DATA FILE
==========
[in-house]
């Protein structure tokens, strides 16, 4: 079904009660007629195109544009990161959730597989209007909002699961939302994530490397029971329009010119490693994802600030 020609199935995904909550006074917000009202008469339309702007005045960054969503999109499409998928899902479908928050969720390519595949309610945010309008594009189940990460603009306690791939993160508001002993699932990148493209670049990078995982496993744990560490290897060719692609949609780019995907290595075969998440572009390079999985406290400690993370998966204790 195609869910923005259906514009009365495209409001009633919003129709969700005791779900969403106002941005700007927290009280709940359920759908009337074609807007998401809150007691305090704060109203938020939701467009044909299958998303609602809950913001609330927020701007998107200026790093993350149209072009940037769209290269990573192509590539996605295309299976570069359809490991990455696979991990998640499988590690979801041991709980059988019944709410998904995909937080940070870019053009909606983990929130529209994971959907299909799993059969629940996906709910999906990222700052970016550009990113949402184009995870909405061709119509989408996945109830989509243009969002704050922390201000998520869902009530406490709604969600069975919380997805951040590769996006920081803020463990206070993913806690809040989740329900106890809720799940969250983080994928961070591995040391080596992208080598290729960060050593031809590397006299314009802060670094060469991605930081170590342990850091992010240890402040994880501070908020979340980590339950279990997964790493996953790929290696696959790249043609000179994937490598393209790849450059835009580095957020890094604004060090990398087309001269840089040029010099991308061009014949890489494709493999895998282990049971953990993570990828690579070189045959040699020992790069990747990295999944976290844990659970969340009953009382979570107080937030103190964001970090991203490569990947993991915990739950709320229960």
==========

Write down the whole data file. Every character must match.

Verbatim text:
[in-house]
């Protein structure tokens, strides 16, 4: 079904009660007629195109544009990161959730597989209007909002699961939302994530490397029971329009010119490693994802600030 020609199935995904909550006074917000009202008469339309702007005045960054969503999109499409998928899902479908928050969720390519595949309610945010309008594009189940990460603009306690791939993160508001002993699932990148493209670049990078995982496993744990560490290897060719692609949609780019995907290595075969998440572009390079999985406290400690993370998966204790 195609869910923005259906514009009365495209409001009633919003129709969700005791779900969403106002941005700007927290009280709940359920759908009337074609807007998401809150007691305090704060109203938020939701467009044909299958998303609602809950913001609330927020701007998107200026790093993350149209072009940037769209290269990573192509590539996605295309299976570069359809490991990455696979991990998640499988590690979801041991709980059988019944709410998904995909937080940070870019053009909606983990929130529209994971959907299909799993059969629940996906709910999906990222700052970016550009990113949402184009995870909405061709119509989408996945109830989509243009969002704050922390201000998520869902009530406490709604969600069975919380997805951040590769996006920081803020463990206070993913806690809040989740329900106890809720799940969250983080994928961070591995040391080596992208080598290729960060050593031809590397006299314009802060670094060469991605930081170590342990850091992010240890402040994880501070908020979340980590339950279990997964790493996953790929290696696959790249043609000179994937490598393209790849450059835009580095957020890094604004060090990398087309001269840089040029010099991308061009014949890489494709493999895998282990049971953990993570990828690579070189045959040699020992790069990747990295999944976290844990659970969340009953009382979570107080937030103190964001970090991203490569990947993991915990739950709320229960």